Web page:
Chlorpyrifos Protects

Consumers expect to have a high quality, low-cost and healthy food supply. Dow AgroSciences provides chlorpyrifos-containing products to support sustainable production of food, fiber and animal feeds to meet the needs of a growing population. Maintaining human and environmental safety standards in connection with agricultural production practices is a key responsibility that Dow AgroSciences takes seriously, and actively works to accomplish in collaboration with the EPA and other regulatory agencies.

Food Residues

How much pesticide is too much?

“The nation’s leading toxicologists agree – the mere “presence” of pesticide residue does not mean that the food is harmful in any way.”

-- The Alliance for Food and Farming website

Try their Pesticide Residue Calculator

Trace amounts of pesticide residues may be present on harvested food crops as a result of pest management practices during the growing season. To support EPA establishment of food quality standards protective of human health, field trials in which maximum allowed applications are made to crops are conducted so that maximum trace residues in harvested crops (e.g., oranges) and processed products (e.g., orange juice) can be determined. EPA uses this data to establish tolerances, which are legal limits on residues allowed on food or feed. EPA also uses the data to set required pre-harvest intervals, which are the periods of time between when a last pesticide application occurs and the crop may be harvested. Consumer exposure assessments for various age-related diets are completed to confirm that presence of these residues will not exceed acute or chronic limits on allowable exposures. The EPA assessment process also quantifies the many factors which can contribute to a reduction of actual residues which reach the consumer’s dinner plate, versus the US tolerance legal limit. Reduction of residues can occur via degradation during transport, storage, processing, food preparation and cooking. Only uses which can be demonstrated as falling within approved limits are allowed.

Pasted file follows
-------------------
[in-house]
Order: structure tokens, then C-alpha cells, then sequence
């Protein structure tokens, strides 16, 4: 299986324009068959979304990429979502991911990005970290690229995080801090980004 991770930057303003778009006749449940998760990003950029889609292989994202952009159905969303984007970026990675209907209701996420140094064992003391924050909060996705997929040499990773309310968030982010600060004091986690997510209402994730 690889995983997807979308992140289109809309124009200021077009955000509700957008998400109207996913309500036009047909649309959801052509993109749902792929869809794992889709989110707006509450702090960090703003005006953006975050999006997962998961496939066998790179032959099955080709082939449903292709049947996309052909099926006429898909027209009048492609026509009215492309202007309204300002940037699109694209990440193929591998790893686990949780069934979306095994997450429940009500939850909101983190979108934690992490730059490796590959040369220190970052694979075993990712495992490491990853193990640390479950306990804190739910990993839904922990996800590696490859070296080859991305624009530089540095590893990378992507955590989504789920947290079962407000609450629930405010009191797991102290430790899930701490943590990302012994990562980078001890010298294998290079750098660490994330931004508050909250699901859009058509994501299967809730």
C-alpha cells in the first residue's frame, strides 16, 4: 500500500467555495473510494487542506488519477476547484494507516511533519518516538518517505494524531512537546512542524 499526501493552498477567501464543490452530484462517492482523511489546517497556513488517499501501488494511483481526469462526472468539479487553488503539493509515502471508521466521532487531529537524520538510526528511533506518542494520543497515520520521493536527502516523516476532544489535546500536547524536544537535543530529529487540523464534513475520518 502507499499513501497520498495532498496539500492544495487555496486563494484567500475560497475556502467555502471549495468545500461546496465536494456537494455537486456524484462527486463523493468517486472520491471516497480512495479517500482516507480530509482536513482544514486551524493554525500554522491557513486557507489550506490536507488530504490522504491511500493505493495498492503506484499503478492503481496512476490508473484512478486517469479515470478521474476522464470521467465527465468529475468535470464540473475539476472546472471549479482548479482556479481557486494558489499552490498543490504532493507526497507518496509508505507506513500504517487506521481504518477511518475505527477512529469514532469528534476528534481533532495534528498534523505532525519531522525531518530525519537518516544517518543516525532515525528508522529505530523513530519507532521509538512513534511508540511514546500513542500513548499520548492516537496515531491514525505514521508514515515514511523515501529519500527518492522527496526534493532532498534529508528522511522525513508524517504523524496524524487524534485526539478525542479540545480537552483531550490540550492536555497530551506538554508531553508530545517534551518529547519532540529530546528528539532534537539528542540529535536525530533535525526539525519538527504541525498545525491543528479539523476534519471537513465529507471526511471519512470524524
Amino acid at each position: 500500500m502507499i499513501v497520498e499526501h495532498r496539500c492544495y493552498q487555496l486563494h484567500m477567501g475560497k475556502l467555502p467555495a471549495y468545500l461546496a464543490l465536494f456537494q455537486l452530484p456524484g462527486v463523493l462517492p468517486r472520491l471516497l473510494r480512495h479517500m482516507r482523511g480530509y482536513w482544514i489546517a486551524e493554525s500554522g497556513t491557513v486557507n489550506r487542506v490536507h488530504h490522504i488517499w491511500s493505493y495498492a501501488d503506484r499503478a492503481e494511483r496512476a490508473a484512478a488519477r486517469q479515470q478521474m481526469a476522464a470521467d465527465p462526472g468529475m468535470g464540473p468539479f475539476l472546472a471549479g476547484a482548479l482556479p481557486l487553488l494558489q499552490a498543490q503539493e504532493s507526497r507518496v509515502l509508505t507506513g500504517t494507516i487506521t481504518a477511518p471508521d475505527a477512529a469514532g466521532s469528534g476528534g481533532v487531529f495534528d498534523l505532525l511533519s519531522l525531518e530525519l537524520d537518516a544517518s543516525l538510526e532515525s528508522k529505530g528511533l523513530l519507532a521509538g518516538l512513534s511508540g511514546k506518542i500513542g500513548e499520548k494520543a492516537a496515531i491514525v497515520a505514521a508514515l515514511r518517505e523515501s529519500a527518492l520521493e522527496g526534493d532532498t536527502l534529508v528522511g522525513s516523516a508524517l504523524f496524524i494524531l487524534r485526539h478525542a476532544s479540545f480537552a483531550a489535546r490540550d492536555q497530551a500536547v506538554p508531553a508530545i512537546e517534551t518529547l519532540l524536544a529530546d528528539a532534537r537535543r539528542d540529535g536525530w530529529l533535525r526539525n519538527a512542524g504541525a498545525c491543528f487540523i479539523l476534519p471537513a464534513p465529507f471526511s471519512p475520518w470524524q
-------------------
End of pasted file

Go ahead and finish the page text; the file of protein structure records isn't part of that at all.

Dow AgroSciences has generated a large database of field trials providing information on chlorpyrifos residues which may be present in harvested foods and processed commodities. EPA has set standards (tolerances) for chlorpyrifos residues for a number of crops, and as part of the tolerance establishment and periodic review process the Agency ensures that expected trace levels will be within acceptable limits. Market-basket monitoring data on actual residue levels occurring in the U.S. food supply (both domestically grown and imported) is also collected on an ongoing basis by the U.S. Department of Agriculture, U.S. Food and Drug Administration and state agencies. Such data are used to confirm that actual exposures to the U.S. population continue to fall below established limits . For chlorpyrifos, USDA , FDA and state (e.g., California EPA ) monitoring data reveals that, although trace levels may occur in various foods, levels continue to be within acceptable limits.

Drinking Water

Traces of pesticides and fertilizers have the potential to be found in surface and ground waters that may be used for animal or human consumption. For chlorpyrifos, EPA has used worst-case computer modeling estimates to predict, based on how products are used and environmental properties, the likelihood and magnitude that such trace residues may be present in drinking water. Dow AgroSciences notes that, in the case of chlorpyrifos, a decade (2001-2009) of water monitoring by USDA that included 7,603 samples collected in 29 states found no detections of chlorpyrifos residues in drinking water supplies. Dow AgroSciences and other stakeholders believe it is important to fully utilize this real-world monitoring data to support regulatory decision-making.

Further Resources

USDA Pesticide Data Program residue monitoring reports:

FDA Pesticide Residue Monitoring reports:

California Pesticide Residue Monitoring reports:

Alliance for Food and Farming:

Krieger, R.. “Perspective on Pesticide Residues in Fruits and Vegetables”. Department of Entomology, University of California - Riverside, 2010

Bolles, H.G. et al. “U.S. Market Basket Study To Determine Residues of the Insecticide Chlorpyrifos”, Journal of Agricultural and Food Chemistry, 1999, Volume 47(5): 1817-1822